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Auto-senescence #2274

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nathan-at-least opened this Issue Apr 17, 2017 · 21 comments

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nathan-at-least commented Apr 17, 2017

Add a feature to our software that by default causes the node to exit with an error once it is too old, as defined by an explicit public deprecation policy. I prefer allowing users to disable this feature with a configuration setting, because the intent isn't to force them to do anything, but just to ensure that all users know they should upgrade or opt-out.

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radix42 Apr 18, 2017

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As long as it spits out a useful error message about needing to upgrade to BOTH stdout and debug.log, that sounds good. I've seen some users habitually only check one or the other when things go wrong.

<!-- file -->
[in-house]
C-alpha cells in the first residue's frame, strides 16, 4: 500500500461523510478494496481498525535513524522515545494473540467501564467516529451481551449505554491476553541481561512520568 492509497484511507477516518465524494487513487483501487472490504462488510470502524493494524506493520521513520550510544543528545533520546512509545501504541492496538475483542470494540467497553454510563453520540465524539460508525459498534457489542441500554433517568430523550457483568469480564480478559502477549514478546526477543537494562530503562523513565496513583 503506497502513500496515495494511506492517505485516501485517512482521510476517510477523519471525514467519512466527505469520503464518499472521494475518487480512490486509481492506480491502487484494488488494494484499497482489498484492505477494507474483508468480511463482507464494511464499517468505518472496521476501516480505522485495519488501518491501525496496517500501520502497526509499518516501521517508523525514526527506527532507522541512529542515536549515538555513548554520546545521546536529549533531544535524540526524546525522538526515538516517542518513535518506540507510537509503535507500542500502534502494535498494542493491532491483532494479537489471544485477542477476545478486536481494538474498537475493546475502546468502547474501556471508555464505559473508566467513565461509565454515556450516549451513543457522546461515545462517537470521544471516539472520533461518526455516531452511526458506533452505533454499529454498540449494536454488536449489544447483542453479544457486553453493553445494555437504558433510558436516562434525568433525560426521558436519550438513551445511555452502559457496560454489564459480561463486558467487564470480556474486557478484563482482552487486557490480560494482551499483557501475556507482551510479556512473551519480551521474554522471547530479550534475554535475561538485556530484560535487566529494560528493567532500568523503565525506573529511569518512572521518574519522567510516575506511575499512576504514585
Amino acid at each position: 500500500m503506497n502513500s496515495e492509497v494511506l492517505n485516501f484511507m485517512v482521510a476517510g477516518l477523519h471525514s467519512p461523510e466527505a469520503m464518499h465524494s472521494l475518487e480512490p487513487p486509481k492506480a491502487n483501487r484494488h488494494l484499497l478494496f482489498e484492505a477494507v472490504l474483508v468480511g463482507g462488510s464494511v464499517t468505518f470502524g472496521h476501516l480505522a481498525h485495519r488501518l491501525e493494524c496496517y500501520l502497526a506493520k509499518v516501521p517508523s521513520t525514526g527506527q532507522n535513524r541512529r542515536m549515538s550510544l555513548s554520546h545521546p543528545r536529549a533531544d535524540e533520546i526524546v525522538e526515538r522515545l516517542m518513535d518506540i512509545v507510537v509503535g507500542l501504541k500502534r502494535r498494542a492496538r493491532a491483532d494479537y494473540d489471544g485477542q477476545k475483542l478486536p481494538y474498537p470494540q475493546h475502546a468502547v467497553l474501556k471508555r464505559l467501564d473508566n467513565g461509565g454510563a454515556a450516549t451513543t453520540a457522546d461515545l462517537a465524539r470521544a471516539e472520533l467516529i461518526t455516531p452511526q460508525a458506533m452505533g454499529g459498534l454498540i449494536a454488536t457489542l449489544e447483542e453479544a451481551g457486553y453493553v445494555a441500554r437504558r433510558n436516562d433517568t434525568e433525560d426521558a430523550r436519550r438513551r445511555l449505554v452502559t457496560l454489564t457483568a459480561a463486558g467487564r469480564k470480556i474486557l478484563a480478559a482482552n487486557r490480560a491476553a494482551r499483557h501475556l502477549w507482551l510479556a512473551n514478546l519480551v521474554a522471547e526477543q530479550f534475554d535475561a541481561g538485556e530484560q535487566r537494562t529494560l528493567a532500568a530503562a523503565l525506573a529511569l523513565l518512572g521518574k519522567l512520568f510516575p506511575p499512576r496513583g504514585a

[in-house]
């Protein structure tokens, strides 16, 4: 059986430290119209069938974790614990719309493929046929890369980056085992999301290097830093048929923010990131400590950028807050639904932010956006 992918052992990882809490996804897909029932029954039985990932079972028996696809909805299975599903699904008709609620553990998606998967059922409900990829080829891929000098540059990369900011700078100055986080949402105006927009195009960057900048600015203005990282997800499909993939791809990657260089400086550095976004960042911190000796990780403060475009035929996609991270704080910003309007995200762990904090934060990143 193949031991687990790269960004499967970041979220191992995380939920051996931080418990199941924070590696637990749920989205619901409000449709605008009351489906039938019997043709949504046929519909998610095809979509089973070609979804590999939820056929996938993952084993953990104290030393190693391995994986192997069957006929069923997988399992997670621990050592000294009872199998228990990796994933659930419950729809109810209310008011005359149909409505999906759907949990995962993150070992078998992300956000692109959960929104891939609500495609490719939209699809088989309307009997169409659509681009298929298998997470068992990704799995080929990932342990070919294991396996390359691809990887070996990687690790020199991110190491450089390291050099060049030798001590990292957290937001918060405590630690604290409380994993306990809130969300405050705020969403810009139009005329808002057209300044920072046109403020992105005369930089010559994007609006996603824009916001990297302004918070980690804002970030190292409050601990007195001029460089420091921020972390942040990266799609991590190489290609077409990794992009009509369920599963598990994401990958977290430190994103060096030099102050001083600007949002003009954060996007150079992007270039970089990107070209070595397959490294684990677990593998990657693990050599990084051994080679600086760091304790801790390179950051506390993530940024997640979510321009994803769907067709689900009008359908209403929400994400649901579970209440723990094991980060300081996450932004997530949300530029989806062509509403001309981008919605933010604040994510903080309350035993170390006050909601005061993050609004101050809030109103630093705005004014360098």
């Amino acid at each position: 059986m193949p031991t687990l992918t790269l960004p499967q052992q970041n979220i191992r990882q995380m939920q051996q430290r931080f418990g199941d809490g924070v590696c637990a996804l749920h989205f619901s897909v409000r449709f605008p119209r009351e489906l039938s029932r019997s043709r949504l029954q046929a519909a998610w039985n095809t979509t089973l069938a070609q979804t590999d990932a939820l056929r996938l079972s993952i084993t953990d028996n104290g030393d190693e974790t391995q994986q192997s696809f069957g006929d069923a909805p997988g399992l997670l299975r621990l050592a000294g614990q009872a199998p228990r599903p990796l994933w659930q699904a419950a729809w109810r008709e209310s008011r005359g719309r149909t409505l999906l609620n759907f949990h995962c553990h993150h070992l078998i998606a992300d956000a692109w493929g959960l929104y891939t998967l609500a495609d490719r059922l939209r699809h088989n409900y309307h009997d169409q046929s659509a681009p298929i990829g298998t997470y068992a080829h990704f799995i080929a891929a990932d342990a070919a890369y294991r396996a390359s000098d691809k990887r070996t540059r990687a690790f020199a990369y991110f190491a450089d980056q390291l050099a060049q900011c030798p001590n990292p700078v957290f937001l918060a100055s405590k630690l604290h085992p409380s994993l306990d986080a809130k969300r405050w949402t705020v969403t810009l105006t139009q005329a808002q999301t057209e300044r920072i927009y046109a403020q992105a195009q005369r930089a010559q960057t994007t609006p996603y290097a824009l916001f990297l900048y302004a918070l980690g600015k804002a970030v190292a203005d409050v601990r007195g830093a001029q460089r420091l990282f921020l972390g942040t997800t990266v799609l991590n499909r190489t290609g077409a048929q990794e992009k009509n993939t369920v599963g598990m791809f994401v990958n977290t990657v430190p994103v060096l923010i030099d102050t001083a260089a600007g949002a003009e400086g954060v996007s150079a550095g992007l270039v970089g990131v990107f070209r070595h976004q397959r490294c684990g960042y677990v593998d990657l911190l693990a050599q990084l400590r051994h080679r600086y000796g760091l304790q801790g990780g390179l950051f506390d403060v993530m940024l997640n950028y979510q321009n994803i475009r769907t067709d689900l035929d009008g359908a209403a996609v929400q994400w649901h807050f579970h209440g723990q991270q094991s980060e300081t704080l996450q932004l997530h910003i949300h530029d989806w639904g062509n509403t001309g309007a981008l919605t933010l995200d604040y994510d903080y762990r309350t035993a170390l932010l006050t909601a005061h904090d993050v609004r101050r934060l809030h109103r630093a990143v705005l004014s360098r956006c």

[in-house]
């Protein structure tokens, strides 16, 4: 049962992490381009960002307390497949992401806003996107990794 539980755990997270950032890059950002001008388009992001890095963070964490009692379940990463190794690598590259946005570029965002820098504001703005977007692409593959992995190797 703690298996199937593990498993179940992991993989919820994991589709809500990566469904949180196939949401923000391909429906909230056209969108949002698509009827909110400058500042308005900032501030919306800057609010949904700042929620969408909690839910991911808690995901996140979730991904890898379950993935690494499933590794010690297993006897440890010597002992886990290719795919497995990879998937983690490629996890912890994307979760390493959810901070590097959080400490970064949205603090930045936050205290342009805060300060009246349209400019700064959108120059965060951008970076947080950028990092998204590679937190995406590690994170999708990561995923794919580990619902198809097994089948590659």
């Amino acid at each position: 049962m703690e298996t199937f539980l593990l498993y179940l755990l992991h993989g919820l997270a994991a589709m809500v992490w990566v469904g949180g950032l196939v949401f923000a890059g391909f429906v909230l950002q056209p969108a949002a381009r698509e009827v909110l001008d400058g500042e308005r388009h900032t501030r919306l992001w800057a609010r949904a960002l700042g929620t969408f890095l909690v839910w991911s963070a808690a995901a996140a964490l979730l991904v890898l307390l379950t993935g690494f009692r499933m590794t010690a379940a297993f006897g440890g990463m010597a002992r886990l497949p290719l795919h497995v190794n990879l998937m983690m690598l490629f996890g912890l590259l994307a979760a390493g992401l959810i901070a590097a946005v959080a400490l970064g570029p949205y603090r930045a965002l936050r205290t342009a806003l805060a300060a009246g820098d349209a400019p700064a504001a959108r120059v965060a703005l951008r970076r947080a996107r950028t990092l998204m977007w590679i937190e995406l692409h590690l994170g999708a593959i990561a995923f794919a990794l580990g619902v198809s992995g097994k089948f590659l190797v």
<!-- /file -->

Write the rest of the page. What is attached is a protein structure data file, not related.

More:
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radix42 commented Apr 18, 2017

As long as it spits out a useful error message about needing to upgrade to BOTH stdout and debug.log, that sounds good. I've seen some users habitually only check one or the other when things go wrong.

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str4d Apr 18, 2017

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The configuration setting for opting-out should be something like -disabledeprecation=1.0.9, so that if a user upgrades they need to explicitly re-opt-out. This is fine IMHO because:

  • Upgrades could introduce or change functionality that affects the user's reason for disabling deprecation.
  • Upgrades (in the cases this is relevant for) require user intervention already; if the user's node is auto-upgrading, it won't ever hit deprecation.